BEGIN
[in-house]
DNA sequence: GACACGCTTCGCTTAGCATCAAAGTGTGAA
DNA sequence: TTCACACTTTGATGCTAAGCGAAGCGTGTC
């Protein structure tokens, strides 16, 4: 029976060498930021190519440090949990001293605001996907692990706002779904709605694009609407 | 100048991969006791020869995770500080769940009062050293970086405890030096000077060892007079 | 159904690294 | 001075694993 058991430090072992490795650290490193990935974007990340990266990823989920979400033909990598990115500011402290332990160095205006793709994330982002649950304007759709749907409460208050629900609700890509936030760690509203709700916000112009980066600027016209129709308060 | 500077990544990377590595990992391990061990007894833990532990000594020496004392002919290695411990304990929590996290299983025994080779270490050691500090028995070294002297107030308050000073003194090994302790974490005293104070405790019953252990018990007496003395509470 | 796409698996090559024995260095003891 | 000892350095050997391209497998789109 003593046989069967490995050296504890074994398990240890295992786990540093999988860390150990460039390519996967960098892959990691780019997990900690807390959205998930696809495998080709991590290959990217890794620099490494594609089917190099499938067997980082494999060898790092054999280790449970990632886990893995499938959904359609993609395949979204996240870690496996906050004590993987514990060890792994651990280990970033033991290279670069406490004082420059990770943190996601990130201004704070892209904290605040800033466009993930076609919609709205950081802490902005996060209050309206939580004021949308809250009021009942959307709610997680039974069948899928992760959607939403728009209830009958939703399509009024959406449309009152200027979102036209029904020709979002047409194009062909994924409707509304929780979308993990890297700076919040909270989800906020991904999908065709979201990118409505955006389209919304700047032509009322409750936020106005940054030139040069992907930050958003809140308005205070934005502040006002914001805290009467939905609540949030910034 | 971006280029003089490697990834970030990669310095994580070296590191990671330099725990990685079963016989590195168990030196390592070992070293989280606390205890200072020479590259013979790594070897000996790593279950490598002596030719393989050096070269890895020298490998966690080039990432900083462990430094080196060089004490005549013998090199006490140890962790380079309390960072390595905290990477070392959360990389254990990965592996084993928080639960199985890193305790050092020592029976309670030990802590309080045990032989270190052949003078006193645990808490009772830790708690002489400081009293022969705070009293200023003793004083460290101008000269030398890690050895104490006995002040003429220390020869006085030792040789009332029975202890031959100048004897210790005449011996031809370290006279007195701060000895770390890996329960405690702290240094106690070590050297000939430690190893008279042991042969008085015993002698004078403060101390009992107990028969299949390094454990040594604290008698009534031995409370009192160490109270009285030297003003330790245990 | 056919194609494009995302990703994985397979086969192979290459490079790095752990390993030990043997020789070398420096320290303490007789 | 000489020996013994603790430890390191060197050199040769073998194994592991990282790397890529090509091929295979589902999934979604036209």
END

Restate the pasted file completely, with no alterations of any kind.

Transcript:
[in-house]
DNA sequence: GACACGCTTCGCTTAGCATCAAAGTGTGAA
DNA sequence: TTCACACTTTGATGCTAAGCGAAGCGTGTC
């Protein structure tokens, strides 16, 4: 029976060498930021190519440090949990001293605001996907692990706002779904709605694009609407 | 100048991969006791020869995770500080769940009062050293970086405890030096000077060892007079 | 159904690294 | 001075694993 058991430090072992490795650290490193990935974007990340990266990823989920979400033909990598990115500011402290332990160095205006793709994330982002649950304007759709749907409460208050629900609700890509936030760690509203709700916000112009980066600027016209129709308060 | 500077990544990377590595990992391990061990007894833990532990000594020496004392002919290695411990304990929590996290299983025994080779270490050691500090028995070294002297107030308050000073003194090994302790974490005293104070405790019953252990018990007496003395509470 | 796409698996090559024995260095003891 | 000892350095050997391209497998789109 003593046989069967490995050296504890074994398990240890295992786990540093999988860390150990460039390519996967960098892959990691780019997990900690807390959205998930696809495998080709991590290959990217890794620099490494594609089917190099499938067997980082494999060898790092054999280790449970990632886990893995499938959904359609993609395949979204996240870690496996906050004590993987514990060890792994651990280990970033033991290279670069406490004082420059990770943190996601990130201004704070892209904290605040800033466009993930076609919609709205950081802490902005996060209050309206939580004021949308809250009021009942959307709610997680039974069948899928992760959607939403728009209830009958939703399509009024959406449309009152200027979102036209029904020709979002047409194009062909994924409707509304929780979308993990890297700076919040909270989800906020991904999908065709979201990118409505955006389209919304700047032509009322409750936020106005940054030139040069992907930050958003809140308005205070934005502040006002914001805290009467939905609540949030910034 | 971006280029003089490697990834970030990669310095994580070296590191990671330099725990990685079963016989590195168990030196390592070992070293989280606390205890200072020479590259013979790594070897000996790593279950490598002596030719393989050096070269890895020298490998966690080039990432900083462990430094080196060089004490005549013998090199006490140890962790380079309390960072390595905290990477070392959360990389254990990965592996084993928080639960199985890193305790050092020592029976309670030990802590309080045990032989270190052949003078006193645990808490009772830790708690002489400081009293022969705070009293200023003793004083460290101008000269030398890690050895104490006995002040003429220390020869006085030792040789009332029975202890031959100048004897210790005449011996031809370290006279007195701060000895770390890996329960405690702290240094106690070590050297000939430690190893008279042991042969008085015993002698004078403060101390009992107990028969299949390094454990040594604290008698009534031995409370009192160490109270009285030297003003330790245990 | 056919194609494009995302990703994985397979086969192979290459490079790095752990390993030990043997020789070398420096320290303490007789 | 000489020996013994603790430890390191060197050199040769073998194994592991990282790397890529090509091929295979589902999934979604036209």